I wondered that too. In the end I mapped it to the jsps and elements of the JSF framework (my choice). I included these in my sequence diagrams. Unfortunately, I'm still waiting for my results.

I did feel that by the time I finished I had done things in much more detail than I would normally. There is a statement somewhere to guard you against overkill.. but I find I keep thinking of ideas they might want shown!!

All the best,
Jon
Hi there,

I think the details about the 3rd exam say its essay. I would suggest you know you're design from part 2 and Why you made those design decisions.

Cheers,
Jon
Hey guys. Thanks for all the congrats. I've been away from my desk and just managed to get back on after a busy 2 weeks. The positive vibes in this place rocks!

Cheers,
Jon
11 years ago
Hey guys,

Harder than I expected but managed a 75% score.

I've been working with J2EE for 9 years and have worked experienced the changes. Finally bit the bullet with v5 since there are significant benefits compared to EJB 2. Mostly driven by popular demand and the likes of Spring.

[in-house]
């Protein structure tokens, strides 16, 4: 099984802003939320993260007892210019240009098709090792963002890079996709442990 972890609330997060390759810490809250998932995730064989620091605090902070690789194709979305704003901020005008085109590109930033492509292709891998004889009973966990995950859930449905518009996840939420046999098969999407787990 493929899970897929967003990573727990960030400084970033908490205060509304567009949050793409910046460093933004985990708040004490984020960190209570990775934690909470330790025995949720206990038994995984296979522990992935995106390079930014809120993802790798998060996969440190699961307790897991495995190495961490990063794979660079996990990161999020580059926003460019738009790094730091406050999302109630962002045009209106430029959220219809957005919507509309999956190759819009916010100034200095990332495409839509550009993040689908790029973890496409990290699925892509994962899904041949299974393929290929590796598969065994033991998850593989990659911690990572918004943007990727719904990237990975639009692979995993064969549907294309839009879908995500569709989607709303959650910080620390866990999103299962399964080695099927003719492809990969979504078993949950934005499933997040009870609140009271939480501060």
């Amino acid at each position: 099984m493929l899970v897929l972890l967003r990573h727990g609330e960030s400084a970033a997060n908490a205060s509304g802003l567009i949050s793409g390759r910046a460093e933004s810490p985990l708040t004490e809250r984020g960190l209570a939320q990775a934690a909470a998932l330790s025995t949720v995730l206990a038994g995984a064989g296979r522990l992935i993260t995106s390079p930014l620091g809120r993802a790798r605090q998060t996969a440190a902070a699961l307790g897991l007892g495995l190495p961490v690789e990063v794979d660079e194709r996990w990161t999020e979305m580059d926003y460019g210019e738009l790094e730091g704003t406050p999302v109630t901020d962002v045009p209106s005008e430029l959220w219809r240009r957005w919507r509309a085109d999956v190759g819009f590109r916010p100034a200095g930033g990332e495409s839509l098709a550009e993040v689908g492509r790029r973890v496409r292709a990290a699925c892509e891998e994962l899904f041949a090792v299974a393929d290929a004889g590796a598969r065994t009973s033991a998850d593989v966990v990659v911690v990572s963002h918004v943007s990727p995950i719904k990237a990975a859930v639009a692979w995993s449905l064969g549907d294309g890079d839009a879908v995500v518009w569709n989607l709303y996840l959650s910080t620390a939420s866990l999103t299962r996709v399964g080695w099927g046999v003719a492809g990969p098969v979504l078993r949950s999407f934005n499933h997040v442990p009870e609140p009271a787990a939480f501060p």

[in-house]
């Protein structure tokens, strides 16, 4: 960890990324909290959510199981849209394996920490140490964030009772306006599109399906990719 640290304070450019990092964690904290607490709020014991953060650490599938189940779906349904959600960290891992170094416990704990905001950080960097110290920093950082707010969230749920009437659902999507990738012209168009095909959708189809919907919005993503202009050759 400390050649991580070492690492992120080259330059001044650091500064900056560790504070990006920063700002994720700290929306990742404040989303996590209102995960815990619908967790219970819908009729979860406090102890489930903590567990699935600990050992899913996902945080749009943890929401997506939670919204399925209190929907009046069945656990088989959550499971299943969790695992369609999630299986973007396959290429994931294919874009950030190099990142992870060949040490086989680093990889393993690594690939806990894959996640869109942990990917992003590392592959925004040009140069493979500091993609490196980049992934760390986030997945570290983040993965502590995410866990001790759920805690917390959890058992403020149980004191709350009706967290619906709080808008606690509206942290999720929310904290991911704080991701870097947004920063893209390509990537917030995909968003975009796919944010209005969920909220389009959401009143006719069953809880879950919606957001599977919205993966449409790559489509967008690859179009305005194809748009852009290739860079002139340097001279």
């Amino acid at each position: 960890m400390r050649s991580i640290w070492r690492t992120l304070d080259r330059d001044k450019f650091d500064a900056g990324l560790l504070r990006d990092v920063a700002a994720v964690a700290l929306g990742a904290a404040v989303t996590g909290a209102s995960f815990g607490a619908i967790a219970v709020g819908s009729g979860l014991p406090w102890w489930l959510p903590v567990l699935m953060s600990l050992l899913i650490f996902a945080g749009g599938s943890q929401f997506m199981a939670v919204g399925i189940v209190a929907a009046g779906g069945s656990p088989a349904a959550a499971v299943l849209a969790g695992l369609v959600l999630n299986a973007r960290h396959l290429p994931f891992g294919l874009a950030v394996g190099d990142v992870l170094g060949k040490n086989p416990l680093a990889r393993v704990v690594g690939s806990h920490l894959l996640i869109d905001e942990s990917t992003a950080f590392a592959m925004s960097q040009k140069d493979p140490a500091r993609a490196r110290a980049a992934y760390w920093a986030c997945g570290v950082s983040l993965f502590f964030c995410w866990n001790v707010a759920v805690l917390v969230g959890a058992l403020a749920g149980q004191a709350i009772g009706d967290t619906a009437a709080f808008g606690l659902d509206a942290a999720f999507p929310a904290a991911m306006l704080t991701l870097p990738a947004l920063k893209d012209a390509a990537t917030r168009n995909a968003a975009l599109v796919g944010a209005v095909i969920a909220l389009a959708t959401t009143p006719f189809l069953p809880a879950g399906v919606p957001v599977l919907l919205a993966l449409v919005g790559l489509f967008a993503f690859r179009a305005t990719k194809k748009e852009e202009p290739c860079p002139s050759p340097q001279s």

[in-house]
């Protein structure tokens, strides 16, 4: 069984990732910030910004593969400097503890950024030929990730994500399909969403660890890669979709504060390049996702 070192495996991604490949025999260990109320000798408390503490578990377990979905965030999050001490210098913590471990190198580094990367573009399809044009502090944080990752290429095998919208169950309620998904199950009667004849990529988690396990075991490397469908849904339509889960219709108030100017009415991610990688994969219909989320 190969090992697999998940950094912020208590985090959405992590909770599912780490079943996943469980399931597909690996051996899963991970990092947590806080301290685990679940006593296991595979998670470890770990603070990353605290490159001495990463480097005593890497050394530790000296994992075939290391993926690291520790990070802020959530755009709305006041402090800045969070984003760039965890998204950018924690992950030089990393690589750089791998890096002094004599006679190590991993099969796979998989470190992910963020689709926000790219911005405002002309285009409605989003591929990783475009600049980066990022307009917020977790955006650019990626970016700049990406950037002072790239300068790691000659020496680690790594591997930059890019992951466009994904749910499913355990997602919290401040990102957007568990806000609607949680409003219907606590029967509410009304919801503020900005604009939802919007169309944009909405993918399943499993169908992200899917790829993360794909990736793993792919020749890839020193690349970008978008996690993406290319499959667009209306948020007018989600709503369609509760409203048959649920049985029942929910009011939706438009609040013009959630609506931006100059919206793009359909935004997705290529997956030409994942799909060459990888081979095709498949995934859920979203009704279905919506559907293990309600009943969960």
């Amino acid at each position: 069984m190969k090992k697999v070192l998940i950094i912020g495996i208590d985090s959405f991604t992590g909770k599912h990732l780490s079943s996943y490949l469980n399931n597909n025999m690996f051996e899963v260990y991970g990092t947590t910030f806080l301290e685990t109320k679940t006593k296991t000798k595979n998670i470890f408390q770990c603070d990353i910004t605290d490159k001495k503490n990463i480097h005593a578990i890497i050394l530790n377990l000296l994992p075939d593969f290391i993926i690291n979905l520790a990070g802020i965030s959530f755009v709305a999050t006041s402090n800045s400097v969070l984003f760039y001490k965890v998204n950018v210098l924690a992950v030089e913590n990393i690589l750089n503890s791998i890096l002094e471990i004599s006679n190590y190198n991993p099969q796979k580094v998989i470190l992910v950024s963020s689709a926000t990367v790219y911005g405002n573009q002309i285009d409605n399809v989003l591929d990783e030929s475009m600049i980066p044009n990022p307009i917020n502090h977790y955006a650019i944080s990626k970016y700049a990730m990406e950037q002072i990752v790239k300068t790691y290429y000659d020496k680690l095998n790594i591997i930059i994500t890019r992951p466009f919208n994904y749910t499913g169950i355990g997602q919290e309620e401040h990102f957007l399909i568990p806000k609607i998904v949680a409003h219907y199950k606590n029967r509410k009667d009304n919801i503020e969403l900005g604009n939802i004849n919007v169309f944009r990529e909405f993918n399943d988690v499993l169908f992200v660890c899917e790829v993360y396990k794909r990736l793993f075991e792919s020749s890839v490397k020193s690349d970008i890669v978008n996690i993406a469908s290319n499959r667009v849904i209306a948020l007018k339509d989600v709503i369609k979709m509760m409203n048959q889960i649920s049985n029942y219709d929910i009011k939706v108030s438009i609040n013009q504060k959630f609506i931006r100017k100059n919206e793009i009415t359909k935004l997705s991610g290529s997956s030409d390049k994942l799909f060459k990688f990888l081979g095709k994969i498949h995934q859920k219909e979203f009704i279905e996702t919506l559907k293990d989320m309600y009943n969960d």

I spent quite a lot of time re-reading and studying things like:
*Go4 (no surprise there)
*J2EE patterns (I already had the original version but bought version 2 as it has web-service related stuff - well worth it.. I think they even have updated the best practices, etc. - found myself enjoying a second read).
*Mastering EJB3.0 (another good read)
*I also used Whizlabs SCEA5 to get in the testing groove... it's ok but has some serious faults.. partly still stuck in pre-v5 stuff, partly poor english, partly programming errors that caused it to crash.. however.. the 3 full length tests were helpful.. and I have to say that although the quick review sheet was obviously written pre-v5, it has some good input.
*a review of the latest J2EE tutorial
*general Sun website reading on aspect of JAX-WS etc.

The best thing about all this was tripping over some new stuff I didn't know much of it just cool tech... And of course working the logic of enterprise design issues.. really enjoyed looking again at J2EE patterns.. and GO4.

So I guess this will actually improve my designs! Surprise!

All the best,
Jon
11 years ago
Awesome! Thanks! And thanks to the Authors for their great input.

Congrats to the other winners.

Jon
11 years ago